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Molecular Typing of Methicillin Resistant Staphylococcus aureus (MRSA) by Ribosomal DNA Spacer PCR (RS-PCR Ribotyping)

M. Soma Sekhar T. Srinivasa Rao N. Mohammad Sharif M. Muralidhar
Vol 8(7), 261-268
DOI- http://dx.doi.org/10.5455/ijlr.20171001100335

The present study was delineated to assess the genetic diversity of methicillin-resistant Staphylococcus aureus (MRSA) of canine and human origin. A set of thirteen MRSA isolates obtained from dogs (4), their owners (6) and veterinary students (3) were subjected to Ribosomal DNA spacer PCR (RS-PCR-ribotyping) using primers specific for 16S-23S ribosomal spacer region. Polymorphism was observed with 13 ribotypes discriminated among the 13 MRSA isolates. Phylogenetic grouping was done using PHYLIP software to know the genetic relatedness of MRSA from different sources. Wide genetic diversity and little host specificity was observed among MRSA strains from dogs, dog owners and veterinary students. MRSA isolates from one of the owner and his associated pet dog were present within the same cluster indicating the possibility of zoonotic transmission. No genetic relatedness was observed between MRSA isolates from other dogs and humans. The present findings emphasize the utility of RS-PCR for the detection of polymorphism and to elucidate the genetic relatedness of MRSA strains.


Keywords : Dogs Dog Handlers MRSA RS-PCR Ribotyping Veterinary Students

Methicillin-resistant Staphylococcus aureus (MRSA) is a critically important human nosocomial pathogen worldwide that is also an emerging concern in veterinary medicine, being an important cause of a wide variety of hard-to-treat pyogenic infections (Otto, 2012). Methicillin resistance is chromosome mediated and is related to the mobile genetic element Staphylococcal Cassette Chromosome mec (SCCmec) that includes mecA gene specifying the production of an abnormal penicillin binding protein 2a (PBP 2a) (Hartman and Tomasz, 1981). Another mechanism of resistance to penicillin in S. aureus is production of β-lactamase enzymes (encoded by blaZ gene) (Hartman and Tomasz, 1981). Recent studies on MRSA suggest that dogs may act as a significant reservoir for MRSA (Walther et al., 2012). Pet associated persons, pet breeders and veterinarians encompass the primary risk groups that may become colonized from MRSA of canine origin (Loeffler and Lloyd, 2010). Genetic characterization of MRSA isolated from dogs also suggests transmission between humans and dogs, since they carry the same strains that are prevalent in humans (Baptiste et al., 2005 and Weese and van Duijkeren, 2010).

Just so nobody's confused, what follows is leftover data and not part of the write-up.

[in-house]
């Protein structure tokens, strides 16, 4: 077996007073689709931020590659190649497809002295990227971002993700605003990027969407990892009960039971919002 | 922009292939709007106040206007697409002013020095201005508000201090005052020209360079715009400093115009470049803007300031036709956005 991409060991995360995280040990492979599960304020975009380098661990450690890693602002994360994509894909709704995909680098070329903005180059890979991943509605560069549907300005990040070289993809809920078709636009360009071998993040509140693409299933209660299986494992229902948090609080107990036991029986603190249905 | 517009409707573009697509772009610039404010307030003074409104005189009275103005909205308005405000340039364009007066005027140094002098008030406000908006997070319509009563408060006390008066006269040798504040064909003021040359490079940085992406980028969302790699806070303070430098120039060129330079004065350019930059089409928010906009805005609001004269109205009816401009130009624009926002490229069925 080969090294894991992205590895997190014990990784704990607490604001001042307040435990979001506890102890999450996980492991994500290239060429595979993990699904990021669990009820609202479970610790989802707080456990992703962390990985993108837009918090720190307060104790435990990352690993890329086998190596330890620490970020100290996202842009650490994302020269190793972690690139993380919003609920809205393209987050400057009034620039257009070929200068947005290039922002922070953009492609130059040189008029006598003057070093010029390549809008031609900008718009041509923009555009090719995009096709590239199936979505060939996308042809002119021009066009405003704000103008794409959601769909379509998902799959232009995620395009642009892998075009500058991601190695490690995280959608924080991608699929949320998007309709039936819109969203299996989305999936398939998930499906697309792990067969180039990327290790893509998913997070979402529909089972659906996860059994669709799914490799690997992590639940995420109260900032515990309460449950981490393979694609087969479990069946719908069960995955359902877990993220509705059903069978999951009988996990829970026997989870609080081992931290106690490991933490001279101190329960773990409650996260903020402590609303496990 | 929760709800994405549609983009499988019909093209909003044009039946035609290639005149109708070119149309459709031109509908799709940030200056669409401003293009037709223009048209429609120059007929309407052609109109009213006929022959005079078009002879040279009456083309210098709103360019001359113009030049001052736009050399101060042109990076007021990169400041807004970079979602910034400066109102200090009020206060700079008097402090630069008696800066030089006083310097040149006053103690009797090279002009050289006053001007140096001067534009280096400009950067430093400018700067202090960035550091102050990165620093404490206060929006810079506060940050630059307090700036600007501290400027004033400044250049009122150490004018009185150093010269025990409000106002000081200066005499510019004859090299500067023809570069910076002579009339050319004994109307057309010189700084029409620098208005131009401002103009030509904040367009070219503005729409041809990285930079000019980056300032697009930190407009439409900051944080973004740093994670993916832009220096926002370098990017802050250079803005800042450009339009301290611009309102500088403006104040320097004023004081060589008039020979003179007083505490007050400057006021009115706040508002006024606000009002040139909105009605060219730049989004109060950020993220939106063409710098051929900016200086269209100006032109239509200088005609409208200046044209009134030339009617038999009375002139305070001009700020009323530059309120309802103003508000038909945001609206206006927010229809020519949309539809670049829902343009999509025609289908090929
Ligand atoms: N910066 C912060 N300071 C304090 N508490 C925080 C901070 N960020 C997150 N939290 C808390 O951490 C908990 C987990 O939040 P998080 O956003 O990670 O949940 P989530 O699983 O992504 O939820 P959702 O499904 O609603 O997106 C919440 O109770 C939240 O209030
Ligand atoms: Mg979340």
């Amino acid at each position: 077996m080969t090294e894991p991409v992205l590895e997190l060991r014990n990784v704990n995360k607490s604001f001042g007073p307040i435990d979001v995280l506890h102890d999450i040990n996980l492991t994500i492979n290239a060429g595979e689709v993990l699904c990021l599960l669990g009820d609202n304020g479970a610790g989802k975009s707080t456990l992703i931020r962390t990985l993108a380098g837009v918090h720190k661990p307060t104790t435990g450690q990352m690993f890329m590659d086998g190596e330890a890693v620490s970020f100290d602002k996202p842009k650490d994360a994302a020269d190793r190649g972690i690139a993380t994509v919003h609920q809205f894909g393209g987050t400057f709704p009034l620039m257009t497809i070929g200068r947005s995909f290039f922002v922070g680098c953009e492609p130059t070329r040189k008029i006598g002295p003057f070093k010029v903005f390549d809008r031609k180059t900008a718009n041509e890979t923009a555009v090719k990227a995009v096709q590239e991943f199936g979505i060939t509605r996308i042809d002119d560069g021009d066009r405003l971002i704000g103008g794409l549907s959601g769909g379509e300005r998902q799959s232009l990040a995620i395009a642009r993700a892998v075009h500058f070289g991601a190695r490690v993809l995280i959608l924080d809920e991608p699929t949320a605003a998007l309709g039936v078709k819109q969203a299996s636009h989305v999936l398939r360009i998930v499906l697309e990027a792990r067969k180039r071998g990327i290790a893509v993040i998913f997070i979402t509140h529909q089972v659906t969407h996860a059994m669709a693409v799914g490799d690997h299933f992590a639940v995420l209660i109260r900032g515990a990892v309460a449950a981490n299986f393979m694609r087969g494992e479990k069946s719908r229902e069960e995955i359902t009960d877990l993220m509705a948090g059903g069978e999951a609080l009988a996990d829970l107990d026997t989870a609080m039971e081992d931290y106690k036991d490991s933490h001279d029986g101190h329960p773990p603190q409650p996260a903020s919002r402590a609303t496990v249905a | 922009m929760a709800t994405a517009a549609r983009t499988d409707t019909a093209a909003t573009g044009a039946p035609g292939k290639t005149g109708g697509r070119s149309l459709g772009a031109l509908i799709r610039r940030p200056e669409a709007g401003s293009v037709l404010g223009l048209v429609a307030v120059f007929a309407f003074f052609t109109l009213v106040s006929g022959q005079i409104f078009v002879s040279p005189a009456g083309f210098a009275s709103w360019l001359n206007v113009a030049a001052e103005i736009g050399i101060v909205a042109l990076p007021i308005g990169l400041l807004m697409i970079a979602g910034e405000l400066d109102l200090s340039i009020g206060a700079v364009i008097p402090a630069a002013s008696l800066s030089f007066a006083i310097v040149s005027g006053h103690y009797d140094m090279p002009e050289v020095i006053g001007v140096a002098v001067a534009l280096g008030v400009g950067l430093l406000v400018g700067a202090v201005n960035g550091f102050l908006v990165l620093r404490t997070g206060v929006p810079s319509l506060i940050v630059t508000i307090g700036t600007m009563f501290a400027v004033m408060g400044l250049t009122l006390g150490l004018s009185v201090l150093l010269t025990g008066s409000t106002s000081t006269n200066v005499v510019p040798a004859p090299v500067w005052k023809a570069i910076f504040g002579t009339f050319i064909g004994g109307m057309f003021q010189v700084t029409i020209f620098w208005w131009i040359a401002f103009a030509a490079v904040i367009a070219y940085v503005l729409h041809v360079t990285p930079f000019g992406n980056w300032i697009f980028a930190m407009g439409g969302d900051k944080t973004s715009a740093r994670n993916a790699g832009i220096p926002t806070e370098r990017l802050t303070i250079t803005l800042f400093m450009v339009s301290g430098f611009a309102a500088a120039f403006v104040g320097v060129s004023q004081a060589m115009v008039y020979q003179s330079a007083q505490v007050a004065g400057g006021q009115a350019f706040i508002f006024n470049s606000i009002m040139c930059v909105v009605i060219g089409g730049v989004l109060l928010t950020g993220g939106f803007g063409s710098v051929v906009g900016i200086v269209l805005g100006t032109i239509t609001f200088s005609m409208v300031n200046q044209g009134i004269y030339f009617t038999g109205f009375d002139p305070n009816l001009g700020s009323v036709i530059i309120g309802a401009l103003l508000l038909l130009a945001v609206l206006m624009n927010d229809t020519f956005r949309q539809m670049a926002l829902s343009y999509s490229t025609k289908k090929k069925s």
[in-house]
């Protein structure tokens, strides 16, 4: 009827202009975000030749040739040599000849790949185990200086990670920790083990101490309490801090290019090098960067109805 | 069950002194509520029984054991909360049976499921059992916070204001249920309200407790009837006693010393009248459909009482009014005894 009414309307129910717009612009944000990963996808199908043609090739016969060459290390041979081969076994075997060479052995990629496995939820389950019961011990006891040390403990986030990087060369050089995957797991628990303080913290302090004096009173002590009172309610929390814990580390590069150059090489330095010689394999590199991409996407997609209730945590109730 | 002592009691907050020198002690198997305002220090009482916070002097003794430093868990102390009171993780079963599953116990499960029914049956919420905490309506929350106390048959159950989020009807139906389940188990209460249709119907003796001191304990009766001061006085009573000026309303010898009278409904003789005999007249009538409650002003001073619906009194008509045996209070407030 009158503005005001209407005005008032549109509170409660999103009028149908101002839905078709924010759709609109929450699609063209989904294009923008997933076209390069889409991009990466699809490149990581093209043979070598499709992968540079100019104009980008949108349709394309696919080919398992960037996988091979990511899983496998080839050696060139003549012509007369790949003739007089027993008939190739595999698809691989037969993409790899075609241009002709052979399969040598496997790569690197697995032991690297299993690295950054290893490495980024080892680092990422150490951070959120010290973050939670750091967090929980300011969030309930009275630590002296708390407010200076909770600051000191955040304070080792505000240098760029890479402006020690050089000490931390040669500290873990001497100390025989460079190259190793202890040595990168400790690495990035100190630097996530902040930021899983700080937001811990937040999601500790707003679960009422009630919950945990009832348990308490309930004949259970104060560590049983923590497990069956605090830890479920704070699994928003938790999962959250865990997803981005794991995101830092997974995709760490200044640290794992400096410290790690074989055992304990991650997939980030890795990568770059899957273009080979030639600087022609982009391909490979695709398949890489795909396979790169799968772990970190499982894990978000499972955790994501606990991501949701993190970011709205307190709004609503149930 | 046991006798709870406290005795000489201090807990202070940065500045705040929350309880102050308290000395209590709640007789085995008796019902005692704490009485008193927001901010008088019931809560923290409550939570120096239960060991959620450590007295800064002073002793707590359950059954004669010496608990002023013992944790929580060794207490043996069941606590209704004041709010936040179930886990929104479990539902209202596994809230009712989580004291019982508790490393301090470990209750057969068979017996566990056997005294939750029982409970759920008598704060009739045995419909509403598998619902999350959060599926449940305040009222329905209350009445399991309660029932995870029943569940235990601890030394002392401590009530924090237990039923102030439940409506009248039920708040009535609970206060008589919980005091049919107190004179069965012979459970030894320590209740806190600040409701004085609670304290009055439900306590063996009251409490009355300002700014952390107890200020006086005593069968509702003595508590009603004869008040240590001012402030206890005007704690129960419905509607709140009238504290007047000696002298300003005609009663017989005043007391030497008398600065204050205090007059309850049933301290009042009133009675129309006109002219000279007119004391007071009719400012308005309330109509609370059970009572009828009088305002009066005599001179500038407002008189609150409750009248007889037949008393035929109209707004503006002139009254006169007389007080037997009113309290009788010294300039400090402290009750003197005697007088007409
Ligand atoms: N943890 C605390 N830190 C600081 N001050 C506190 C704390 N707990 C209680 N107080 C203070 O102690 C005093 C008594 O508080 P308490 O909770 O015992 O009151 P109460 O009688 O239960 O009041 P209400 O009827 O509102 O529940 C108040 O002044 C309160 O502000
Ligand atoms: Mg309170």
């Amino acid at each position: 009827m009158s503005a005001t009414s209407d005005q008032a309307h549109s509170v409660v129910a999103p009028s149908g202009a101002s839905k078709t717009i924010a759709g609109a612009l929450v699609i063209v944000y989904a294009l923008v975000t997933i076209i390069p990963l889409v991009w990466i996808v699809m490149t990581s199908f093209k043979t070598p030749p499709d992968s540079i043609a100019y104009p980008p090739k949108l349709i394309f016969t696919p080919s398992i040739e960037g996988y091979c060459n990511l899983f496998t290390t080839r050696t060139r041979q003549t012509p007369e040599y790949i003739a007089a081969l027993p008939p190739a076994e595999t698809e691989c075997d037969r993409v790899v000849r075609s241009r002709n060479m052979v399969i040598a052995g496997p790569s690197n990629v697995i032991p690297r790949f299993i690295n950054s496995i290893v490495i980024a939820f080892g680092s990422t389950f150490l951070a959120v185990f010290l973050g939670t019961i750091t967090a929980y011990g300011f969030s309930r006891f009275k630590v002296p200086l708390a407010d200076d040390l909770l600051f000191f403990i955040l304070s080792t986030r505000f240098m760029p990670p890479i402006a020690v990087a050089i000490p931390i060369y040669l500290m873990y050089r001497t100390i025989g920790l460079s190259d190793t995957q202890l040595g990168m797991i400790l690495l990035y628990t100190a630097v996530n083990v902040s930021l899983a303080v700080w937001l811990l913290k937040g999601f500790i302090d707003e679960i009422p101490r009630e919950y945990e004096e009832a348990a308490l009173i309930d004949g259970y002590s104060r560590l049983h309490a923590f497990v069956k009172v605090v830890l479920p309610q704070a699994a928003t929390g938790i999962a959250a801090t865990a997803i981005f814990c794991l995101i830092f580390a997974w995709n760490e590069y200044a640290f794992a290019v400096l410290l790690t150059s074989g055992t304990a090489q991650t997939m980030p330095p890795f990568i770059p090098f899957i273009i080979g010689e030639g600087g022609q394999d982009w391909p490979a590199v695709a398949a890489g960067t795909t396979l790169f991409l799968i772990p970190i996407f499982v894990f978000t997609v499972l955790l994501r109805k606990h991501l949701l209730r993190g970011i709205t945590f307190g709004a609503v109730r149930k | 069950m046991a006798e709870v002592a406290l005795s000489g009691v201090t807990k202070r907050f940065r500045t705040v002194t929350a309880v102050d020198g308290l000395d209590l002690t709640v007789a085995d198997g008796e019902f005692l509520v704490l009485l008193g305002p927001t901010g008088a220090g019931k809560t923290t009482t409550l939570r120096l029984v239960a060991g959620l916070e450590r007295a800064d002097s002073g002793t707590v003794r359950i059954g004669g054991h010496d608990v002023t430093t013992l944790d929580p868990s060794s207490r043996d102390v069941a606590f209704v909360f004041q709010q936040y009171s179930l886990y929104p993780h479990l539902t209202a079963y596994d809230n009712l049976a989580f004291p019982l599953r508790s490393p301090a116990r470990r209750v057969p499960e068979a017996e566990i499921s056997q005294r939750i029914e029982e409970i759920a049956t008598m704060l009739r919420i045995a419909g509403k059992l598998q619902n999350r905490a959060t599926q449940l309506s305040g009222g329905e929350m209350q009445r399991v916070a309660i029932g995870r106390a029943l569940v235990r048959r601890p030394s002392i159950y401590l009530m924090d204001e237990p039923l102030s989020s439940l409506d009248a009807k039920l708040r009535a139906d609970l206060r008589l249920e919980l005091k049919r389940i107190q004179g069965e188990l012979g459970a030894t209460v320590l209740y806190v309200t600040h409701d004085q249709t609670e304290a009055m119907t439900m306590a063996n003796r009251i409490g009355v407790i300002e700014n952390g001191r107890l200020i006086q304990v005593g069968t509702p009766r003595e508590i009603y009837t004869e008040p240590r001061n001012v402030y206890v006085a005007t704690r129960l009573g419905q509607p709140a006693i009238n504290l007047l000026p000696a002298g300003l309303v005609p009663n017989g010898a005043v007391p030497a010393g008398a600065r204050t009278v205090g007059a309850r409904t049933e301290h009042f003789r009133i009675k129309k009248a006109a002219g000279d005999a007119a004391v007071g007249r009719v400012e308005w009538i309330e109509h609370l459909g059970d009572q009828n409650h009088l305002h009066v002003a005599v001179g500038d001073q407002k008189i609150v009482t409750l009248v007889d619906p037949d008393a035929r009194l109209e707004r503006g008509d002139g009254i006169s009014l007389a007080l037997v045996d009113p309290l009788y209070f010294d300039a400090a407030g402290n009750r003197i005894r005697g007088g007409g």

Molecular typing of MRSA is important particularly for the purposes of tracing of outbreaks and subsequent infection control. There are a number of techniques available to type MRSA like Pulsed field Gel Electrophoresis (PFGE), Multi Locus Sequence Typing (MLST), Staphylococcus surface protein A (Spa) typing, Polymerase Chain Reaction (PCR)-Amplified Ribosomal DNA spacer Polymorphism (RS-PCR-ribotyping) etc. (Moodley et al., 2006 and Walther et al., 2012). Data regarding epidemiology of MRSA of canine origin and its molecular characterization is lacking in India. Hence the present study was carried out with an objective of molecular typing and assessment of genetic diversity of MRSA isolated from nasal swabs of apparently healthy dogs, corresponding dog owners and veterinary students attending canine wards in Andhra Pradesh by RS-PCR ribotyping.

Materials and Methods                          

Ethical Approval

Ethical approval is not necessary to pursue this study. However, samples were collected without harming dogs. Informed consent was obtained from corresponding dog owners.

Bacterial Reference Strain

The reference strain MRSA (ATCC 25923) was obtained from Hi-Media Laboratories (Mumbai) and maintained at the bacteriology laboratory of Department of Veterinary Public Health and Epidemiology, NTR College of Veterinary Science, Gannavaram, Andhra Pradesh.

Source of Bacterial Isolates